Key stats from Japan’s famous win against Spain

Soccer players with flag of Spain” (CC BY 2.0) by wuestenigel

The 2022 FIFA World Cup will live long in the memory of Japanese football fans. To get one massive upset in a tournament is quite the achievement, but to manage wins against two former World Cup winners is extraordinary. While they couldn’t quite keep the fairytale going until the very end – crashing out after a heartbreaking penalty shootout against Croatia – it was a campaign to savour.

The peak of this campaign came against Spain, a team that had sent big warning signals at the start of their own campaign with a 7-0 thumping of Costa Rica. By the time they were through their game against Japan, though, they looked like a wholly different team – thanks largely to Japan’s tactical brilliance. In this article, we’ll take a look at some of the key metrics from this tactical masterpiece.

Pre-match expectations

Betting markets had reflected that Spain were the clear favourites going into the match as Japan looked destined to exit early after slipping up against Costa Rica. However, another upset was on the cards for a tournament that has featured plenty and given the competition an extra boost in countries such as the US where it is competing with numerous popular sports.

This has allowed sportsbooks to leverage the popularity of the World Cup alongside other major sports to drive betting action in the country during this period. Some states that launched legal online betting were buoyed by their timing coinciding with the World Cup, and there is a large selection of welcome bonuses in the market right now, such as Maryland sportsbook promo codes, which have no doubt captured the attention of those looking to bet on the World Cup.

Notable patterns

Spain had 83% of the possession in this match. The Spaniards have relied on the short passing and possession game over the last decade and longer, but playing 1058 passes and having that much of the ball is extreme domination, even by their standards. With their dainty playmakers, Gavi and Pedri, in midfield, no one could blame the Japanese for struggling to recover the ball for large periods.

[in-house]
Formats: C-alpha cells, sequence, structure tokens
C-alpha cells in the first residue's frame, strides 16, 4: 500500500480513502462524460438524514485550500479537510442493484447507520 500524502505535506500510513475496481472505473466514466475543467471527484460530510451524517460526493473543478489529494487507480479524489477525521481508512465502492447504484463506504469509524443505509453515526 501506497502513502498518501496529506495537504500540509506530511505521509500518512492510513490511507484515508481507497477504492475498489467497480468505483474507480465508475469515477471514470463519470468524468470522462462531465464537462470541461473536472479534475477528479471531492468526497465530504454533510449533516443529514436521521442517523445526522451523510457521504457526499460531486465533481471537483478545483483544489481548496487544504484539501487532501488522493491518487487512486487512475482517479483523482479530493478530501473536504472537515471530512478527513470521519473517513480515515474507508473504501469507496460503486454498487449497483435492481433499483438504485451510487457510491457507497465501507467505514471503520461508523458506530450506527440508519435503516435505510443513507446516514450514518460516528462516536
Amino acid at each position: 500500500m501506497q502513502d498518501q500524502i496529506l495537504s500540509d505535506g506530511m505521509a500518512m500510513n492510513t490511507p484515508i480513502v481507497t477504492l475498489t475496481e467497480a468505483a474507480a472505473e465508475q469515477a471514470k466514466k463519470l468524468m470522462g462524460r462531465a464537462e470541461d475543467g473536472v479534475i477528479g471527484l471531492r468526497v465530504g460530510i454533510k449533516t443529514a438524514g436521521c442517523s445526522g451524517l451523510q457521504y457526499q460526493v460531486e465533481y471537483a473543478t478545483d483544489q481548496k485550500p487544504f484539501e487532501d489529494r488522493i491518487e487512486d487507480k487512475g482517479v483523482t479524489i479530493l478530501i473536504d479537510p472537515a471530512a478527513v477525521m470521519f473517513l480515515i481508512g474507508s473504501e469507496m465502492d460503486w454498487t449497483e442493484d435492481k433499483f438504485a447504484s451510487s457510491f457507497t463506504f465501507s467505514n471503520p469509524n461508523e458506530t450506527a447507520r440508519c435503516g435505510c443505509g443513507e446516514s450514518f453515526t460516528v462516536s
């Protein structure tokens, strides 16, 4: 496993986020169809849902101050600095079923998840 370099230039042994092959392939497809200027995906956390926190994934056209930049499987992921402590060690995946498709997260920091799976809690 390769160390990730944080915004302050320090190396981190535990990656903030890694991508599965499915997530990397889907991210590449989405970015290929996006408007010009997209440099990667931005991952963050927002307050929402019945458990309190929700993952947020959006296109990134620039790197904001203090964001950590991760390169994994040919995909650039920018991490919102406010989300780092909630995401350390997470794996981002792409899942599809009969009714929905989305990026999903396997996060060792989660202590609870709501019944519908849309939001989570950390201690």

What this did show was Japan’s reserves of patience and efficiency. It’s well known that having a larger share of possession doesn’t win matches, and this facet of the game has been both Spain’s strength and weakness over the years. Japan were not intimidated by this and calmly waited to strike when attacking transition opportunities were available.

Spain went on top quite early in this match thanks to an 11th-minute strike from Alvaro Morata. With the benefit of hindsight, the Spaniards should’ve continued threatening the Japanese goal after taking the lead, but that wasn’t to be.

They may only have had three shots on target but Japan scored from two of them. Unlike Germany, who had 26 shots on goals against Japan, Spain didn’t really pepper Japan’s goal with shots. This helped the Japanese grow into the game, and the Blue Samurai pounced early in the second half with excellent strikes from Ritsu Doan and Ao Tanaka.

Spain’s problems in front of goal have been an issue for almost a decade now – all style, no substance has been one of the criticisms laid at them with no one up front to punish teams. Japan did most of the punishing on this occasion.

Soccer corner flag” (CC BY-SA 2.0) by theglobalpanorama

This match had only two corners – with Spain taking two and Japan taking none – and a combined 15 fouls – for comparison, the Morocco-Portugal and England-France quarterfinals both had 24 fouls, the Croatia-Brazil quarterfinal had 46 fouls and Netherlands-Argentina had 48.

These stats add up when viewed with the possession stats as context – Spain dominated possession through the game, and without the direct running style of either Argentina or Brazil, drew almost no fouls and rarely made runs towards the goal line to draw corners. It also says Japan were happy to sit back and let Spain pass it around in front of their two-layered defensive block.

Neither of these sides was blessed with great height, but in short competitions like the World Cup, one chance from a corner might make all the difference. In the past, the likes of Carles Puyol, Gerard Pique, and Sergio Ramos were very adept at heading goals from corners for Spain. This team lacked a real towering force and their bias for players who operate best coming in towards the centre meant they wouldn’t necessarily have a use for such players even if they did exist within their ranks.

With Luis Enrique resigning after the tournament due to the loss against Spain in the round of 16, his successor needs to learn from this game and other recent tournament defeats for La Roja. They are blessed with talent but ultimately are unable to deliver when it matters most.

Key stats from Japan’s famous win against Spain

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